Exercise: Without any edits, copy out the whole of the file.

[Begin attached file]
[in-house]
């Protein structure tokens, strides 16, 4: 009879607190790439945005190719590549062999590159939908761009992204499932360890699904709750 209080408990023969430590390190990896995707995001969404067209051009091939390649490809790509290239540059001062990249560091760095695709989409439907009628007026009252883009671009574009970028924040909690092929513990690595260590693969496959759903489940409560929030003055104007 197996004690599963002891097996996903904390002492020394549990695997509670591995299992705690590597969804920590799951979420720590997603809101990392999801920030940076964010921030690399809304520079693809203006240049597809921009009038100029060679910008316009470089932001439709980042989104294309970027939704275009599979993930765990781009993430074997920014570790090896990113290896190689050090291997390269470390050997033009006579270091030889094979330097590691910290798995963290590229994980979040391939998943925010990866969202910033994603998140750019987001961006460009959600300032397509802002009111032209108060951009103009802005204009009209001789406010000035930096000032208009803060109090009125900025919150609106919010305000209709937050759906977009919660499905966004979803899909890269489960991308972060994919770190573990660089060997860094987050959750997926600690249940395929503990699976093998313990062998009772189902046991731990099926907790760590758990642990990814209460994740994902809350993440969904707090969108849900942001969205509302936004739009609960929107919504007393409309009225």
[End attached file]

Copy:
[in-house]
């Protein structure tokens, strides 16, 4: 009879607190790439945005190719590549062999590159939908761009992204499932360890699904709750 209080408990023969430590390190990896995707995001969404067209051009091939390649490809790509290239540059001062990249560091760095695709989409439907009628007026009252883009671009574009970028924040909690092929513990690595260590693969496959759903489940409560929030003055104007 197996004690599963002891097996996903904390002492020394549990695997509670591995299992705690590597969804920590799951979420720590997603809101990392999801920030940076964010921030690399809304520079693809203006240049597809921009009038100029060679910008316009470089932001439709980042989104294309970027939704275009599979993930765990781009993430074997920014570790090896990113290896190689050090291997390269470390050997033009006579270091030889094979330097590691910290798995963290590229994980979040391939998943925010990866969202910033994603998140750019987001961006460009959600300032397509802002009111032209108060951009103009802005204009009209001789406010000035930096000032208009803060109090009125900025919150609106919010305000209709937050759906977009919660499905966004979803899909890269489960991308972060994919770190573990660089060997860094987050959750997926600690249940395929503990699976093998313990062998009772189902046991731990099926907790760590758990642990990814209460994740994902809350993440969904707090969108849900942001969205509302936004739009609960929107919504007393409309009225």